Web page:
Politics has dominated the debate on Gunns pulp mill, but Crikey reader Alan Hatfield wanted answers to a few questions that cut through the spin. Alan, we’re here to help.
Does the proposed pulp mill consume unconscionable levels of Government subsidy or not?
It depends on what you call unconscionable and how you define a government subsidy.
Regarding timber, the exact levels of the government subsidies enjoyed by the mill are largely unknown. Details of the Timber Supply Agreement remain a secret. Crikey understands the agreement lasts for 30 years. The Tasmanian Greens argue that state forests, which are a key source of timber, are a form of subsidy, with roads and other infrastructure supplied on the public purse, but the value of those subsidies also remain unknown. Then there’s the water deal, and the following taxpayer funded enterprises:
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- The Pulp Mill Taskforce – run out of the Department of Economic Development
- Advertising, promotion material such as a letter to businesses
- Paying for consultant reports, especially once the RPDC process was abandoned
- Paying for MPs to go on pulp mill excursions overseas.
Does it use timber from old growth forests or from plantations?
- Absolutely no old growth wood will be used in the mill
- The Pulp Mill will use between 3.2 million and four million tonnes of woodchips each year from plantation and regrowth forests (those harvested 50-60 years ago), mostly from the north east of Tasmania. No increase in forest operations will be required to supply the mill.
Geoff Law, Wilderness Society forests campaigner, says:
- Gunns told the Wilderness Society in August 2006 that there is no upper limit on the age of trees that can pulped by the mill. There is therefore no technological impediment to pulping old growth.
- Old growth could – and probably will – be burnt in the massive wood-fired power generator.
- The RFA definition of old growth is very narrow and excludes many forests that contain very old trees and many areas that have never been logged before.
Do the Greens approve any forms of forest harvesting and consumption or not? Peg Putt from the Tasmanian Greens told Crikey:
Yes. Our strategy involves protecting high conservation value forests that are currently unprotected, creating much higher value native forest based industries than the current pulp/woodchip trade, and processing the established plantations for much higher valued-added products than a pulp mill produces. The idea that the Greens oppose all logging is a stereotype that the very hardline, doctrinaire members of the logging industry are trying to promote as Greens policy. I don’t quite know where they get it from. Obviously we’ve got a much more sophisticated policy than that.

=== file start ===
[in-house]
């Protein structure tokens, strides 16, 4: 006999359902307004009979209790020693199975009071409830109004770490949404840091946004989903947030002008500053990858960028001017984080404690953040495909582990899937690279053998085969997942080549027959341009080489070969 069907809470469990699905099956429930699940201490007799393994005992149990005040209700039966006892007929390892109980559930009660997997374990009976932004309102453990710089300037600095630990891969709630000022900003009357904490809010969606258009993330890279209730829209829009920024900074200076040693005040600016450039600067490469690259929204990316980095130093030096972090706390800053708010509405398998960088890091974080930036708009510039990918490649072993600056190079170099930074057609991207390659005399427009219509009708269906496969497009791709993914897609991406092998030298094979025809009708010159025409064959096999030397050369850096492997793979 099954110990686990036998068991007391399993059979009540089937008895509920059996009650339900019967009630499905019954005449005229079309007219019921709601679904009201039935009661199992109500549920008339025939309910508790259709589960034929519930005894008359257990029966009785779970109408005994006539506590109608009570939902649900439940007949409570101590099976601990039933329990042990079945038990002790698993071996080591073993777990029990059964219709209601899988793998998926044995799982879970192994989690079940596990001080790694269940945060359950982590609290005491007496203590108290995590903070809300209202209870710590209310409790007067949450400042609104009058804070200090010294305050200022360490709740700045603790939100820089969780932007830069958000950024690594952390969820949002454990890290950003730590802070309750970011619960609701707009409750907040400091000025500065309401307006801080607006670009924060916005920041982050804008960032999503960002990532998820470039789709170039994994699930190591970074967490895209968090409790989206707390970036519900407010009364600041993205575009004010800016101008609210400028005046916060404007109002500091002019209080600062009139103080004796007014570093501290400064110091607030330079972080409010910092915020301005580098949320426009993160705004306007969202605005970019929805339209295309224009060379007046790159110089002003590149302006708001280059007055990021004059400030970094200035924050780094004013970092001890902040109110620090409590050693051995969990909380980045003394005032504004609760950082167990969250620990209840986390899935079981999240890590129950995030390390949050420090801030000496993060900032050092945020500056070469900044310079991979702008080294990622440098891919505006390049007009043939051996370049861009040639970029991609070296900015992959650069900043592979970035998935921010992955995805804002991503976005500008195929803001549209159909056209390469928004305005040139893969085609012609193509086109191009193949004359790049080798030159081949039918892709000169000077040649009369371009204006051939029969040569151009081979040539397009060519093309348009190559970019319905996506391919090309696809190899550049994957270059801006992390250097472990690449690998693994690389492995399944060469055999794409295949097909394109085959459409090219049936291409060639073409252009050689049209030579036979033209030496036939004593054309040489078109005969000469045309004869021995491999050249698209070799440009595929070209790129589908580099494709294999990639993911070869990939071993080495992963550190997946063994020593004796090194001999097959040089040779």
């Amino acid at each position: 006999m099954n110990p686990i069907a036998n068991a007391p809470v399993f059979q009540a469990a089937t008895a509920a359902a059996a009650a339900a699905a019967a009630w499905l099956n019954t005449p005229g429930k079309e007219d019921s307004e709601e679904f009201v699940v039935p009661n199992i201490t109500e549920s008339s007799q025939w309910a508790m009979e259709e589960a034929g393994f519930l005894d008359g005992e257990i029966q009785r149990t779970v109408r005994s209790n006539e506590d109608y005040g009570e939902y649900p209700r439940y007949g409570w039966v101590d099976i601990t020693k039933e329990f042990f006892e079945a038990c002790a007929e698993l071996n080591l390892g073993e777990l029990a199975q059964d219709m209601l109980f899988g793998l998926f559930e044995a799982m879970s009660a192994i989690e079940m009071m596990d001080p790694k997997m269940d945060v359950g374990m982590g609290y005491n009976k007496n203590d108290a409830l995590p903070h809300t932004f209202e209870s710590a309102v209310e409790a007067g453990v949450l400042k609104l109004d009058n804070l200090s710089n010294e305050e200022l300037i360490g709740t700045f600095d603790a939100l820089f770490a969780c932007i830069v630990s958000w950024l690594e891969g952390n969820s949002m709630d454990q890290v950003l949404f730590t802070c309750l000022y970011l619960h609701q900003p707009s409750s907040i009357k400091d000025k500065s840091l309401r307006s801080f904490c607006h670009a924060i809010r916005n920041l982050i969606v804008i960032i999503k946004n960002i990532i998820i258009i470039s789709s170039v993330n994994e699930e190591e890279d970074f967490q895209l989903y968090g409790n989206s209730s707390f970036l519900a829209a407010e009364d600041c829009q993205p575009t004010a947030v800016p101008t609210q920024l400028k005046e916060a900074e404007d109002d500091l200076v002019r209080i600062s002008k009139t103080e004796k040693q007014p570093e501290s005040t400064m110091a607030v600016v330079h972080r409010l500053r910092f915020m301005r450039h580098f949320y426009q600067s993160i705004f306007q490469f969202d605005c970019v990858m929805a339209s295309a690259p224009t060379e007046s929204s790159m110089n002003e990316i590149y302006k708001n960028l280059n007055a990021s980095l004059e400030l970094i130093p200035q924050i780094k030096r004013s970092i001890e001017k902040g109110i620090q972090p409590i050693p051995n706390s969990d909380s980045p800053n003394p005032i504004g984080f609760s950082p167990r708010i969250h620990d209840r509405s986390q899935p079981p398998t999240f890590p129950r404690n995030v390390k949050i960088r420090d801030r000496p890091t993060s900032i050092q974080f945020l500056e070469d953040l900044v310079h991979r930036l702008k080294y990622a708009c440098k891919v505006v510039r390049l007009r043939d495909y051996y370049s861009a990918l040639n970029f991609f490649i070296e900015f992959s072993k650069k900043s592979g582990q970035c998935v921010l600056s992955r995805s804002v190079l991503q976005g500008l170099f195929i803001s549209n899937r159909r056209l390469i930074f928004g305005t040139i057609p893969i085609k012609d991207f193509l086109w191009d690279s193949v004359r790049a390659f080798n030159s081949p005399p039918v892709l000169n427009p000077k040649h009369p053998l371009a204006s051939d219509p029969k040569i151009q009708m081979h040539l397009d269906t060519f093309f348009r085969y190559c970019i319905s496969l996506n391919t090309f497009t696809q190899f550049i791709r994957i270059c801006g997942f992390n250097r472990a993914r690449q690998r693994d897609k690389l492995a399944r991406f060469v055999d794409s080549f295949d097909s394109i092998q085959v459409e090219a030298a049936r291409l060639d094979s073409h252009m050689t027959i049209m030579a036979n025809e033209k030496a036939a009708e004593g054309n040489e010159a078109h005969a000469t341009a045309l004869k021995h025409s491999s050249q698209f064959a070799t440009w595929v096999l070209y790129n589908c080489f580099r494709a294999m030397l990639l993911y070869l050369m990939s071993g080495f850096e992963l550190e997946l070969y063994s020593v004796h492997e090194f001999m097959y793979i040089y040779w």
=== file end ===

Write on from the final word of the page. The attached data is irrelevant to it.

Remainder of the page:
Do the loggers want to log everything that’s vertical? Are there places they accept should not be logged? Terry Edwards, CEO of Forest Industries Association of Tasmania, told Crikey:
No. The Tasmanian forest industry does not wish to log all trees that are vertical. Tasmania has the most extensive forest protection in the country with 47% of all forest areas (including 80% of old growth forests) fully protected from harvesting through reserves.
In addition to this reservation level, between 25% and 30% of the unprotected forest is not available for harvesting due to restrictions imposed by the legally enforceable Forest Practices Code including streamside reserves, wildlife habitat strips, wildlife corridors, wedge tailed eagle reserves, habitat protection reserves etc.
Additional consideration is given to the protection of view fields, cultural heritage, protection of natural heritage values, water quality, soils and karst areas and a myriad of other issues. In a formal agreement with the Tourism Council of Tasmania specific attention is paid to harvesting in areas of sensitivity to the tourism industry this has resulted in many areas not being harvested by agreement.
What are the net public benefits from forestry industries as opposed to “clean, green” food and tourism? Dr Judith Ajani, author of The Forest Wars, told Crikey:
Forestry in Tasmania is a commodity industry, and those sort of products have a long term decline in real price trends … When you mention clean, green food and tourism, both of those products take us into specialties and specialties compete less on price and more on quality. Over time, price trends for specialties are not so intensely down as commodities … If you want a growing economy that doesn’t have to keep on producing material products, you would want to have a good swag of industries that move us out of the commodities game …
The climate change issue is making us look more closely at how we choose to use our forests. The essence here is you’ve got activities that are complimentary to carbon sequestration, water, biodiversity, and pristine environments. The incompatibility comes when you introduce a commodity based industry to those environments.
Are there rational plans for extractive industries and renewable and “clean, green” industries to co-exist?
Yes. In 2004, the Tasmanian Greens released its Forests Transition Strategy (FTS), which charted a course for resolving “Tasmania’s forests debate in favour of both forest protection and sustainable jobs.” It “led the Greens to critically examine the forest industry and develop an outline for a process of transformation to alter the dynamics of the industry.” The Greens claim the plan creates 895 jobs: 720 timber industry jobs 175 tourism industry jobs, while protecting high-value forest resources and using more efficiently plantation and regrowth forests.